Last April I had the opportunity to participate in a conference at the University of Colorado, Boulder, titled “Mediterranean Encounters in the City.” This international conference featured presenters from many universities and countries focusing on an interdisciplinary examination of the Mediterranean city. Indeed, the roster of speakers represented a variety of disciplines: from political science, history, anthropology and geography to literary criticism, communication, religious studies and linguistics. It was this range of disciplines that attracted my attention to this conference; Overall, the conference was very beneficial to me because I saw firsthand how urban scholars, who use very different methodological approaches than mine, study urban issues pertinent to my research. My paper, though less historical in scope than the others, attempted to disentangle the contemporary ideological struggle of opposing narratives over the physical form and the political identity of the contemporary Greek city. I am grateful to USP for the financial support and for making it possible for me to participate at the conference.


John Standard
I would like to thank the Urban Studies Program for the financial support to attend my first Urban Affairs Association meeting this past April in Honolulu. As one can imagine, cost of travel for the conference from Milwaukee was quite high. Thankfully, the generosity of the Program allowed me to enjoy this wonderful experience. I was fortunate to have a poster accepted of research that I have in progress regarding residential and school segregation. It was a great opportunity to discuss my work with scholars studying similar problems and to get ideas to improve my scholarship. Additionally, it was a chance to hear about other urban research that was being conducted around the world. Finally, it was wonderful to meet and reconnect with people in the field, as well as to get to attend and support the presentation of a fellow USP student, Mary Hoehne. Overall it was an incredibly rewarding experience, and I am grateful for the support to attend.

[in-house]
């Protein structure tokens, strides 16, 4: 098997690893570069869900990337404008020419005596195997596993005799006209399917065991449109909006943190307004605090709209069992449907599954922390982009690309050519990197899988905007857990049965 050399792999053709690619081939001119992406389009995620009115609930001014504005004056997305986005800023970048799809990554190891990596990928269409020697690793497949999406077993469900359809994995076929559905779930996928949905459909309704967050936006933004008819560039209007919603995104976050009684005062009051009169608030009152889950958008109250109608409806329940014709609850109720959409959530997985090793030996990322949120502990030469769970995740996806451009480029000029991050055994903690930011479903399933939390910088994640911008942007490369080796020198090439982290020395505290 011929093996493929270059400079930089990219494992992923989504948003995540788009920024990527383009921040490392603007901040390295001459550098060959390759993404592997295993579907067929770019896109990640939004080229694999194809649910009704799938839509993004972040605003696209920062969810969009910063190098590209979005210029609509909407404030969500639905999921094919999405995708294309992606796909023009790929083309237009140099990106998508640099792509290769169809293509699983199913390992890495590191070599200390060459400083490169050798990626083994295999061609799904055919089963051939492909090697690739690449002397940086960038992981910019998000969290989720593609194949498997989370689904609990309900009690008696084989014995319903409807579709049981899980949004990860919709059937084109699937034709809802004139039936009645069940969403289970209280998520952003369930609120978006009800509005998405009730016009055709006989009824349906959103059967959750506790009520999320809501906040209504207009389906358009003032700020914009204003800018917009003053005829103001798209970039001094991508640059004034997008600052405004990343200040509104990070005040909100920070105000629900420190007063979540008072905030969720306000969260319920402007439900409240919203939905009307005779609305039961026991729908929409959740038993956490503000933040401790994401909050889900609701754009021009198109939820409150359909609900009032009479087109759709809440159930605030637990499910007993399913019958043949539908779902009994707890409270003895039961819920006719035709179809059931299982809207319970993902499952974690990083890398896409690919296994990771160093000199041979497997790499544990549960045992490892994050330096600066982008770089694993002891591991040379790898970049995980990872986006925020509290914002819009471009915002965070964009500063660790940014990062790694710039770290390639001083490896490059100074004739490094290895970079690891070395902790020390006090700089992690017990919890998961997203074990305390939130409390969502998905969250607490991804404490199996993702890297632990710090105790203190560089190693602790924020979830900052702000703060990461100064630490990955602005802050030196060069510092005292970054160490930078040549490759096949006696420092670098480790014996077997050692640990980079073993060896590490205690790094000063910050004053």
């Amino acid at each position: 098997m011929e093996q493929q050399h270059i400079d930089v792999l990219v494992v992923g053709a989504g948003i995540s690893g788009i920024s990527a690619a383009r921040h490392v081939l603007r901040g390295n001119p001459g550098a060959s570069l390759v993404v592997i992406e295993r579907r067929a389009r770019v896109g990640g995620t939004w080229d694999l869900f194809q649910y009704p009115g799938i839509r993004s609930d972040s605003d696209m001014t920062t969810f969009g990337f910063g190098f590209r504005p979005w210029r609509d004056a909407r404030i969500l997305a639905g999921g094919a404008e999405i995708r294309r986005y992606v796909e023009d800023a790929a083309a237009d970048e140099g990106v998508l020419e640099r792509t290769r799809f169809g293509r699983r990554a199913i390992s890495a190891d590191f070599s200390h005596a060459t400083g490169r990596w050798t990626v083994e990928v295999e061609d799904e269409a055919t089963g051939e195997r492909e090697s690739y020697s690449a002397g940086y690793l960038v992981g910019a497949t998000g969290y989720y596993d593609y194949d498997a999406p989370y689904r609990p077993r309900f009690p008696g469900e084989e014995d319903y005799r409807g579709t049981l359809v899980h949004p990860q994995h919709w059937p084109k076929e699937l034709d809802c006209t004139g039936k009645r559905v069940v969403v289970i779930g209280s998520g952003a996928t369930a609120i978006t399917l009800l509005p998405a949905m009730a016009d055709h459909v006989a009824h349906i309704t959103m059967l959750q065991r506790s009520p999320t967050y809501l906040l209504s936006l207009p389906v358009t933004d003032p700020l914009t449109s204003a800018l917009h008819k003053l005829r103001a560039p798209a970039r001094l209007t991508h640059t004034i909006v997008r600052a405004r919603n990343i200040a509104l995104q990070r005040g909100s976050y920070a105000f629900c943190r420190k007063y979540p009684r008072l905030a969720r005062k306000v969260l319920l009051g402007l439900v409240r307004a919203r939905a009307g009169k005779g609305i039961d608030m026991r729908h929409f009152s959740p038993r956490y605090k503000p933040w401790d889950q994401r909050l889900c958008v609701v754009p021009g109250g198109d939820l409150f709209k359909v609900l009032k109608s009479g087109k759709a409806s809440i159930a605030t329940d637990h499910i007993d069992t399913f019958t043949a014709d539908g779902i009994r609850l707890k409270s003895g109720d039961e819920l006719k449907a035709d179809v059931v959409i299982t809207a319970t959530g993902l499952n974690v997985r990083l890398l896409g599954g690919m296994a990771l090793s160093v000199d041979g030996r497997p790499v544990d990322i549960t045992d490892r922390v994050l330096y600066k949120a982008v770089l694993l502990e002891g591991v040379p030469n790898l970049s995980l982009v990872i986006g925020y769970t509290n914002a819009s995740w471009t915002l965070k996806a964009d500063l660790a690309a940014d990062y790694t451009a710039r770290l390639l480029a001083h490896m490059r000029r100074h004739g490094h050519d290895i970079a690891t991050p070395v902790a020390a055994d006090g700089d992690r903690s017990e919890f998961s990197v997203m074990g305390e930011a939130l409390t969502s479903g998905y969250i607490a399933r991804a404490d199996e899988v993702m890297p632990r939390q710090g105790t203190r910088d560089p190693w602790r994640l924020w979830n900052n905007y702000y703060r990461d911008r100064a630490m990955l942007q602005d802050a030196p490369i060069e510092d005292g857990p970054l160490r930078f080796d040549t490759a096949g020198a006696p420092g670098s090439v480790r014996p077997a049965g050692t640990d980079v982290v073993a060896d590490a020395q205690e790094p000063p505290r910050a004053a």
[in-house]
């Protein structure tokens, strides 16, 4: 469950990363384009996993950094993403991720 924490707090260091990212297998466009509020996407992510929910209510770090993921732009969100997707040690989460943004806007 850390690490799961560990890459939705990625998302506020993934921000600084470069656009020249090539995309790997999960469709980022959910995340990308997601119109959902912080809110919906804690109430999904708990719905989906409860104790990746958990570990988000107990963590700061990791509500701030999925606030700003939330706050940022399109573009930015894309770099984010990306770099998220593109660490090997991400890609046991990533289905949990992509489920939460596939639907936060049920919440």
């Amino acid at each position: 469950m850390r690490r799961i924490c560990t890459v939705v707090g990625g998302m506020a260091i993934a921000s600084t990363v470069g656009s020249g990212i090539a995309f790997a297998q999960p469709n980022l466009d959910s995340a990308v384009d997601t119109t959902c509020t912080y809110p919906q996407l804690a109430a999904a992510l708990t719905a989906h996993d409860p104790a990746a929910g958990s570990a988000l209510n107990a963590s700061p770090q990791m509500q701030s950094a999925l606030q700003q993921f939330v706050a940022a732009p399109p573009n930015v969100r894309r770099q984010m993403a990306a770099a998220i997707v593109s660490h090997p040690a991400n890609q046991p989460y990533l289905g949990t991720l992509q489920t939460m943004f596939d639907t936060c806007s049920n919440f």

Mary Hoehne
I had the wonderful opportunity to present a paper on the Northwest Side Community Development Corporation at the Urban Affairs Association (UAA) annual conference in Honolulu, Hawaii this spring. The conference was a fantastic experience because I met many others with research interests in economic and community development. I also had the opportunity to meet many experts in the field whose work I admire and books I own in my personal collection. Attending a conference allows students to network and meet people in their fields of interest socially and to make true connections. The UAA hosted several receptions and tours that promoted mingling with the other presenters. I found these outings the most memorable because when one spends hours with people on a tour bus there is a unique chance to chat and really get to know people whose work one admires. The three-day conference is packed with panels and papers and once again this provides the students with more opportunity to seek their special areas of interest and hear about the research in their field. I found this motivating because listening to other’s describe their research brings the research field to life. The discussion periods after the presentations were enlightening because I discovered even the most respected researchers are frustrated and experience dead ends when looking for information.